Charter Amendment Requiring Extraordinary Vote to Include Additional Land within the Urban Development Boundary

Shall the Charter be amended to require a two-thirds vote of County Commissioners then in office to include additional land within the Urban Development Boundary established by the County’s Comprehensive Development Master Plan?

Yes, it should. Not that we’re kidding ourselves that it’ll do much to bolster the integrity of the UDB, but any brakes we can apply here. Vote YES.

Charter Amendment Pertaining to Changes in Municipal Boundaries and Creation of New Municipalities

Shall the Charter be amended to:
• Require the County Commission to consider the benefits of any proposed annexation of commercial areas, when approving or authorizing an annexation
• Establish alternative procedure for creation of new municipalities in unincorporated areas of the County by petition which provides conditions for creation of new municipalities and a single election to approve the creation of a new municipality and approve its Charter, instead of two elections for these purposes?*

The Herald’s discussion on this one is interesting. They support the creation of more an more cities and sub-cities, towns, and villages, but they disagree with this particular implementation. Personally, I don’t think that fragmenting what’s clearly a single municipality into fractal pieces — each with its own commission, mayor, and often police and fire services — is a good strategy. In either case, Vote NO.

Charter Amendment Regarding Penalties and Enforcement of Citizens’ Bill of Rights

Shall the Charter be amended to eliminate the provision providing for forfeiture of office if a public official or employee willfully violates the Citizens’ Bill of Rights and allow, in addition to suit in circuit court, the Commission on Ethics and Public Trust to enforce the Citizens’ Bill of Rights with penalties authorized by the Code?

Isn’t it awesome that we have a “Citizens’ Bill of Rights” and a “Commission on Ethics and Public Trust”? Doesn’t that just make you feel so good? I don’t know, I’m all for ethics commissions and Bills of Right. But it seems that the a provision that gets the person who violated the Bill of rights OUT before anything else is not something to be eliminated? Heres’s the problem: you know how it’s determined that someone violated the BoR and should be removed? In court. So as it stands, the only way to get enforcement is for YOU the citizen to sue. Guess what? It’s never happened. If this passes, you can appeal to the Ethics Commission and see what happens. It’s all weak sauce, but the new sauce turns out to be less weak than the existing sauce. Ugh. Vote YES.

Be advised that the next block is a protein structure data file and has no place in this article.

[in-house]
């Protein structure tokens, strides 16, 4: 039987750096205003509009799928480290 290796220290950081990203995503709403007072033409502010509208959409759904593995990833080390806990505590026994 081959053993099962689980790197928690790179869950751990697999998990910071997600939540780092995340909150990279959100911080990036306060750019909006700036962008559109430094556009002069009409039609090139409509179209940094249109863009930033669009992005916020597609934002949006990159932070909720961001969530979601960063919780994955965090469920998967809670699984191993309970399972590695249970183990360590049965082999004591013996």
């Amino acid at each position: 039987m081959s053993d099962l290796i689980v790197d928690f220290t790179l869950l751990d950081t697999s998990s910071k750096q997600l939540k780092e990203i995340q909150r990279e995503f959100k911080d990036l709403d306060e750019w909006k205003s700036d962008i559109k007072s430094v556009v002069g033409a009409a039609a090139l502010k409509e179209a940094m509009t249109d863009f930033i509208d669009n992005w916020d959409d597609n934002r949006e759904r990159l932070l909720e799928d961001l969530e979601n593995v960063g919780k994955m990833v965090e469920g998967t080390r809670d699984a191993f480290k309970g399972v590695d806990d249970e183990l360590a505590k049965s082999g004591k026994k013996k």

Charter Amendment Related to Option for Filling Mayoral or County Commissioner Vacancy

Shall the Charter be amended to:
• Extend the time to conduct an election to fill a mayoral or commissioner vacancy from 45 to 90 days from the decision to call such election and provide a timeframe for qualification and any necessary runoff;
• Temporarily transfer, during a mayoral vacancy or incapacity, certain mayoral powers to the Commission Chairperson, Vice Chairperson or Commissioner chosen by the Board?

So we’re planning on making a habit of recalling commissioners who piss us off, and we want to make the process smoother. Well color me pink and call me bamby. Don’t retreat, reload. A nod is as good as a wink to a blind horse. Vote YES.

Charter Amendment Regarding Mayoral Conflicts in County Procurement

Shall the Charter be amended to provide that when the County Mayor declares a conflict of interest in a particular procurement of a County contract, the chairperson of the Board of County Commissioners shall exercise all authority provided by the Charter or the County Commission to the Mayor with regard to such procurement including the authority to recommend a bid waiver?

I’m so ready to vote yes on this, but every reputable source I can find online says it’s a lame solution to a real problem, and Vote NO.

AND THERE IT IS. Oh, wait, you have city items tacked on at the end? Blah, you’re going to have to look that up yourself, as per part 2 of this guide. In Miami for instance, there’s something about a tennis center (funded solely by tournament revenues and private funs — YES), a straw poll about increasing taxes for improved animal services (I might write something about this tonight), and something about contracting with companies doing business with state sponsors of terrorism (resolved, we do not like terrorists). And you’re out of there. See: easy.